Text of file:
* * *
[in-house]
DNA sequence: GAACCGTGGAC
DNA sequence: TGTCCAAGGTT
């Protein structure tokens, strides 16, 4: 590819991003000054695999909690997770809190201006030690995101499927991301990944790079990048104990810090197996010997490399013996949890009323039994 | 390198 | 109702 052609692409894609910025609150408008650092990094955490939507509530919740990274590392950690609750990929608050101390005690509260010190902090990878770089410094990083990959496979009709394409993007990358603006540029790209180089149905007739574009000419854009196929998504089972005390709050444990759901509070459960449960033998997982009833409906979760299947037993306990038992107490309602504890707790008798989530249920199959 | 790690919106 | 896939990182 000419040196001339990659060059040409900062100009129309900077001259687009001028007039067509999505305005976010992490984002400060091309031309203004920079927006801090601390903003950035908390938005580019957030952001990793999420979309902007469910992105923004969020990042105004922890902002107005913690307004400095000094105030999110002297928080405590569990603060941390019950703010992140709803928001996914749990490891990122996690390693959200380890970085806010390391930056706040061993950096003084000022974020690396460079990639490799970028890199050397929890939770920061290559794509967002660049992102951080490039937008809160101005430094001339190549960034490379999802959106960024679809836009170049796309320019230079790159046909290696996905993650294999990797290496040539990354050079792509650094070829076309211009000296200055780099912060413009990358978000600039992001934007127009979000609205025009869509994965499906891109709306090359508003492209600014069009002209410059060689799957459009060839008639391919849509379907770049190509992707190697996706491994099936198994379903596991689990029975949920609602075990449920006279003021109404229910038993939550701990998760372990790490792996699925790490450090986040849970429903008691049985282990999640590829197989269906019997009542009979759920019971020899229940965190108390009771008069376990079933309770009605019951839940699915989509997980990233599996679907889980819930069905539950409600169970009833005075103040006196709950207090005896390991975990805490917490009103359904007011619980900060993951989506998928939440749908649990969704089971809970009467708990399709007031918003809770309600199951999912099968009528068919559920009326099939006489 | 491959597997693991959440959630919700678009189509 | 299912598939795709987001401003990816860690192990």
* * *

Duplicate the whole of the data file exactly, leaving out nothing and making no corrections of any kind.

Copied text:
[in-house]
DNA sequence: GAACCGTGGAC
DNA sequence: TGTCCAAGGTT
């Protein structure tokens, strides 16, 4: 590819991003000054695999909690997770809190201006030690995101499927991301990944790079990048104990810090197996010997490399013996949890009323039994 | 390198 | 109702 052609692409894609910025609150408008650092990094955490939507509530919740990274590392950690609750990929608050101390005690509260010190902090990878770089410094990083990959496979009709394409993007990358603006540029790209180089149905007739574009000419854009196929998504089972005390709050444990759901509070459960449960033998997982009833409906979760299947037993306990038992107490309602504890707790008798989530249920199959 | 790690919106 | 896939990182 000419040196001339990659060059040409900062100009129309900077001259687009001028007039067509999505305005976010992490984002400060091309031309203004920079927006801090601390903003950035908390938005580019957030952001990793999420979309902007469910992105923004969020990042105004922890902002107005913690307004400095000094105030999110002297928080405590569990603060941390019950703010992140709803928001996914749990490891990122996690390693959200380890970085806010390391930056706040061993950096003084000022974020690396460079990639490799970028890199050397929890939770920061290559794509967002660049992102951080490039937008809160101005430094001339190549960034490379999802959106960024679809836009170049796309320019230079790159046909290696996905993650294999990797290496040539990354050079792509650094070829076309211009000296200055780099912060413009990358978000600039992001934007127009979000609205025009869509994965499906891109709306090359508003492209600014069009002209410059060689799957459009060839008639391919849509379907770049190509992707190697996706491994099936198994379903596991689990029975949920609602075990449920006279003021109404229910038993939550701990998760372990790490792996699925790490450090986040849970429903008691049985282990999640590829197989269906019997009542009979759920019971020899229940965190108390009771008069376990079933309770009605019951839940699915989509997980990233599996679907889980819930069905539950409600169970009833005075103040006196709950207090005896390991975990805490917490009103359904007011619980900060993951989506998928939440749908649990969704089971809970009467708990399709007031918003809770309600199951999912099968009528068919559920009326099939006489 | 491959597997693991959440959630919700678009189509 | 299912598939795709987001401003990816860690192990």